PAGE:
My friend Jenny Daneels sent me a copy of David Abram's The Spell of the Sensuous which brilliantly dicusses the advent of alphanumeric symbols and the rapid spread of literacy. Eventually that got us all trapped in the semantic universe and anthropocentrism! Recommended read :-)

masterymistery said...

Sounds like a must-read, Antares, thank you. The small facility I have with language includes at least a partial realisation that the sharper the tool, the greater the risk that one will hurt oneself! We need words to tell us about the danger of words. Cheers, S

mgeorge said...

In some "conservative" places where shops are closed on weekends (not that this is a bad idea in itself), caffeitated "energy" drinks are still sold (in addition to cigarettes). This is because the younger generation shows dangerous signs of not wanting to smoke.

The problem is not the specific industry or consumption. It is
- the imperative that capital must grow.
- the dogma that more is better.
- supression of news of alternative sucesses such as low and sustainable consumption, off-the-grid homes and the dramatic revival of arid lands.
- personal mental insecurity.

masterymistery said...

mgeorge, listing your bullet points above from 1 to 4:

* 2 is given as the reason for 1

*3 is required so that people believe 2 is true

4 is handy as a psychological prop for 3

But 1 is a beauty: the dogma/mantra of growth at all costs.

Reading your comment, a striking metaphor occurred to me:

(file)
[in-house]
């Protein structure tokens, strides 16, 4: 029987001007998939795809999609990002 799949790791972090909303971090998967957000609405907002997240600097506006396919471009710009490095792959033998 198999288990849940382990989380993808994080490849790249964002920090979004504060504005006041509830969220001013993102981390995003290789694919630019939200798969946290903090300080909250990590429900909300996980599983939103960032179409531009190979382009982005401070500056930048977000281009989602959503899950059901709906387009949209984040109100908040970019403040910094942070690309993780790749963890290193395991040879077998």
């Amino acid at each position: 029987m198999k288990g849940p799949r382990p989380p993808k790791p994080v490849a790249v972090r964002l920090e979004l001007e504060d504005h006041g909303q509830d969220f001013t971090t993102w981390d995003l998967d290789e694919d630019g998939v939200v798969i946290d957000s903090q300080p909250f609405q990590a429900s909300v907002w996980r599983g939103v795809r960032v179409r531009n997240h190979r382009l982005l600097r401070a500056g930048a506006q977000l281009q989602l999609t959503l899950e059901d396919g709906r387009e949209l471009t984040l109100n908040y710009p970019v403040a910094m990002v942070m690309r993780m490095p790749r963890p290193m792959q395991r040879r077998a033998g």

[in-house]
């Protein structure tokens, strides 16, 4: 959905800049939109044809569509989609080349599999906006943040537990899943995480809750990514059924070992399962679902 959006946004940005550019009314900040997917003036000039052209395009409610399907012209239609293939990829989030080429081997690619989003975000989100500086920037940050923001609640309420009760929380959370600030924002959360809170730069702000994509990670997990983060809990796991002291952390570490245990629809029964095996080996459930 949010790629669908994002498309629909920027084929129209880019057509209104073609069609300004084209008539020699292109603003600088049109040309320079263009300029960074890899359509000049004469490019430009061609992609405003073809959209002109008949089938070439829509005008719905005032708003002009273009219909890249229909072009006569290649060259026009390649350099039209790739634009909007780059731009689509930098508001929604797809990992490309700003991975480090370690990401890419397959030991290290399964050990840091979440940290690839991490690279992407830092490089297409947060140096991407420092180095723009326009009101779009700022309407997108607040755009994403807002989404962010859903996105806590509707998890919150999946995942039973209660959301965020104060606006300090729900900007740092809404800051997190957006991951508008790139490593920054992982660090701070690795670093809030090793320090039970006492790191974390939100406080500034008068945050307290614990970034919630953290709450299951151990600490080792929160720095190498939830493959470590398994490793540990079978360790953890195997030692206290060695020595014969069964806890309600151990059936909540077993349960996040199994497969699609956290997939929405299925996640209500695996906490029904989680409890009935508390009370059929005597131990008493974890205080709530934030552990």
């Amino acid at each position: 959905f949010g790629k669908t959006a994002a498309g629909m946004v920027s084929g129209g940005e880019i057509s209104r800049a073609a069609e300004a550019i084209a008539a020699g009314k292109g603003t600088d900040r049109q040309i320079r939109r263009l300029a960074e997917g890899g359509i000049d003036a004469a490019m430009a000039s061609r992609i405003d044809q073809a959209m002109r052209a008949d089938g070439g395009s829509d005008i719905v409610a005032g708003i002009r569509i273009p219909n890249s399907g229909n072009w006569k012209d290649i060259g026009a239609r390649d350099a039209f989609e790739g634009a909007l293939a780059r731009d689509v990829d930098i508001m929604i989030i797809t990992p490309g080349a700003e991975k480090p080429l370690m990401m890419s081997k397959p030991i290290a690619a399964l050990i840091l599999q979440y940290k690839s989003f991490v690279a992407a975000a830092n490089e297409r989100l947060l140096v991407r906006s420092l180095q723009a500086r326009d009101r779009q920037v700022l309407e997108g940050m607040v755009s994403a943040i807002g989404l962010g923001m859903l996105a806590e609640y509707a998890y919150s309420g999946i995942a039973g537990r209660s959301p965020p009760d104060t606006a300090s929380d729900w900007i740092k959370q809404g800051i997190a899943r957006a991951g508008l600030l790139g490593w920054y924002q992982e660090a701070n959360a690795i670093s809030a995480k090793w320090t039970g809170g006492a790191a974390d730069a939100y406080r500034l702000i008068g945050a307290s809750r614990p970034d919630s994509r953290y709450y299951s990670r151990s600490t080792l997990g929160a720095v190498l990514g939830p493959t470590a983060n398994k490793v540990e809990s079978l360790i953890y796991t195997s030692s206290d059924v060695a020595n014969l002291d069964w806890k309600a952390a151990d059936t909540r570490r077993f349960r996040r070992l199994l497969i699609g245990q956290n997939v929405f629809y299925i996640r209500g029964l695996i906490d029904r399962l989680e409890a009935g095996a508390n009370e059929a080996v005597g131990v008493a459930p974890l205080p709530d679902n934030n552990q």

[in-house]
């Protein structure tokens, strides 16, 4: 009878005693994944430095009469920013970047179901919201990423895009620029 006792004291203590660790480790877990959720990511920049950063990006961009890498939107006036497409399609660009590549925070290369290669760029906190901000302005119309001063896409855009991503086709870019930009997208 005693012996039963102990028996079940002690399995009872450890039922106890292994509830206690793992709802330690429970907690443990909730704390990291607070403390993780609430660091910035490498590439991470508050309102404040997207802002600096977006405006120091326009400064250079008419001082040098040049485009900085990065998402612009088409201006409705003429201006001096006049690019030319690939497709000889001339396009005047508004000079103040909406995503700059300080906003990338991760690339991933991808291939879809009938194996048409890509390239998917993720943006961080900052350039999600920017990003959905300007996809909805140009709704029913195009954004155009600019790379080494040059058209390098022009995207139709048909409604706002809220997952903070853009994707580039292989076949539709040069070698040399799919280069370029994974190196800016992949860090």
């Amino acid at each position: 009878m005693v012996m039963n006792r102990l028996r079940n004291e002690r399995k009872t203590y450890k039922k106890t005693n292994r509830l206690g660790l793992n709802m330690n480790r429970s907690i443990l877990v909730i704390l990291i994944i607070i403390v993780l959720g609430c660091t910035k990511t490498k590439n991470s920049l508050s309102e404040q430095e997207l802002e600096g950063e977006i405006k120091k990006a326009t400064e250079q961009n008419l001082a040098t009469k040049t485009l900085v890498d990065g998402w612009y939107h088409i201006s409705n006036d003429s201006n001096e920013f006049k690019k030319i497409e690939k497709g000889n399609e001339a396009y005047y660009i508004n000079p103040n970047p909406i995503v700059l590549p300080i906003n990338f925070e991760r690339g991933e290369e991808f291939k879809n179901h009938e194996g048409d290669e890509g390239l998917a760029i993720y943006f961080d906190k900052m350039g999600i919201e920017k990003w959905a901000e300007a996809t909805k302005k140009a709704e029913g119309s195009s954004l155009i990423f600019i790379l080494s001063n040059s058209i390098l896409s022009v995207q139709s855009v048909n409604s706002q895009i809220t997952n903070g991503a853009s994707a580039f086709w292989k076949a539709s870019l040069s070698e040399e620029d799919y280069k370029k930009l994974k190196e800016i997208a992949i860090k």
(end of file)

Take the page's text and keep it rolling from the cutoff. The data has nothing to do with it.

From physics, Guth's "Inflation" is used to explain the observable universe's relative apparent homogeneity in statistical terms in relation to the distribution of matter and other aspects.

Inflation "resolves" many of the difficulties of the big bang theory, including issues related to the distribution of matter. / macro structure of the universe.

But back to the metaphor, which links economics and physics:

In economics, "growth at all costs" is supposed to help ensure the gap between haves and have nots remains relatively stable, ie growth is how we maintain relative homogeneity of wealth distribution.

In physics, Inflation is believed to help explain how we maintain relative homogeneity of matter distribution. (and also to explain gaps between have and have not galaxies)

Or something ... still needs some work!

Thanks for your comments.

Cheers, MM

mgeorge said...

MM, trickle-down economics (that the rich will pass on their growing wealth) is a sick joke. The heroic Prof. Joseph Siglitz just reiterated this.

My main point is that most of the underlying instability arises from the nature of capital. Economists are merely spouting what is helpful to their masters, and politicial specimens implement the dogma. You see this clearly in the diametrically opposing minority opinions of judges (who produce their decisions together with their colleagues but do not get their way).

In this Alice-in-Wonderland madness, it was refreshing to see a documentary on San Franciso, where people are taking practical, sane steps collectively and individually to build a better world.

masterymistery said...

mgeorge, I'd like to watch that documentary: can you send url?

mgeorge said...

MM, it was on TV - maybe National Geographic. The series is Waterfront Cities.